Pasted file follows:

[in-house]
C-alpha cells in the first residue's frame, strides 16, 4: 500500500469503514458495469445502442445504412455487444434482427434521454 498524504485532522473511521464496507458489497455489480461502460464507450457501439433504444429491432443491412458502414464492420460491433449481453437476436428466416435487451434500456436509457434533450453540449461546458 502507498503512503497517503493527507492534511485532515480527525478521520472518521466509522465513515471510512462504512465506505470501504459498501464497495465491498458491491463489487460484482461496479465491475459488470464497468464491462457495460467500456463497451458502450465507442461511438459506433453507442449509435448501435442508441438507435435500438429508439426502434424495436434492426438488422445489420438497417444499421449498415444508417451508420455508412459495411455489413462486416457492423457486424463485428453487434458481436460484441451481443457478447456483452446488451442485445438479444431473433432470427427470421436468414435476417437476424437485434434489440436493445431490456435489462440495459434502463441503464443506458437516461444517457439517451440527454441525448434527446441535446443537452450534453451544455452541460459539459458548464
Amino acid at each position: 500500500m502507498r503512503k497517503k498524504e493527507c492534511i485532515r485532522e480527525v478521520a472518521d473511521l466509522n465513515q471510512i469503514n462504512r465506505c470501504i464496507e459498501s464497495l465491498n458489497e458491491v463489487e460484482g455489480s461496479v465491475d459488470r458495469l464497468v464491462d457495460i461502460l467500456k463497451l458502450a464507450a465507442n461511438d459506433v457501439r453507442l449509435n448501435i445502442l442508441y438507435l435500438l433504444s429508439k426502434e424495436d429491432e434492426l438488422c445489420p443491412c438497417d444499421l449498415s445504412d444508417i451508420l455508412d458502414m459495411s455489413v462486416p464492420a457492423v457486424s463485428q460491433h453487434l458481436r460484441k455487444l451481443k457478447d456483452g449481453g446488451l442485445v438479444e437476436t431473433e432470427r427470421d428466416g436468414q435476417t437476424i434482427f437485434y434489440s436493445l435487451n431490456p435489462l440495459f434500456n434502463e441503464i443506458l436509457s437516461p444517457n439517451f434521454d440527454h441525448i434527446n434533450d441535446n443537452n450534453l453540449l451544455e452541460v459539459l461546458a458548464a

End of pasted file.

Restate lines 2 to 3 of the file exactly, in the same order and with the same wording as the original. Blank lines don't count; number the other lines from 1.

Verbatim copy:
C-alpha cells in the first residue's frame, strides 16, 4: 500500500469503514458495469445502442445504412455487444434482427434521454 498524504485532522473511521464496507458489497455489480461502460464507450457501439433504444429491432443491412458502414464492420460491433449481453437476436428466416435487451434500456436509457434533450453540449461546458 502507498503512503497517503493527507492534511485532515480527525478521520472518521466509522465513515471510512462504512465506505470501504459498501464497495465491498458491491463489487460484482461496479465491475459488470464497468464491462457495460467500456463497451458502450465507442461511438459506433453507442449509435448501435442508441438507435435500438429508439426502434424495436434492426438488422445489420438497417444499421449498415444508417451508420455508412459495411455489413462486416457492423457486424463485428453487434458481436460484441451481443457478447456483452446488451442485445438479444431473433432470427427470421436468414435476417437476424437485434434489440436493445431490456435489462440495459434502463441503464443506458437516461444517457439517451440527454441525448434527446441535446443537452450534453451544455452541460459539459458548464
Amino acid at each position: 500500500m502507498r503512503k497517503k498524504e493527507c492534511i485532515r485532522e480527525v478521520a472518521d473511521l466509522n465513515q471510512i469503514n462504512r465506505c470501504i464496507e459498501s464497495l465491498n458489497e458491491v463489487e460484482g455489480s461496479v465491475d459488470r458495469l464497468v464491462d457495460i461502460l467500456k463497451l458502450a464507450a465507442n461511438d459506433v457501439r453507442l449509435n448501435i445502442l442508441y438507435l435500438l433504444s429508439k426502434e424495436d429491432e434492426l438488422c445489420p443491412c438497417d444499421l449498415s445504412d444508417i451508420l455508412d458502414m459495411s455489413v462486416p464492420a457492423v457486424s463485428q460491433h453487434l458481436r460484441k455487444l451481443k457478447d456483452g449481453g446488451l442485445v438479444e437476436t431473433e432470427r427470421d428466416g436468414q435476417t437476424i434482427f437485434y434489440s436493445l435487451n431490456p435489462l440495459f434500456n434502463e441503464i443506458l436509457s437516461p444517457n439517451f434521454d440527454h441525448i434527446n434533450d441535446n443537452n450534453l453540449l451544455e452541460v459539459l461546458a458548464a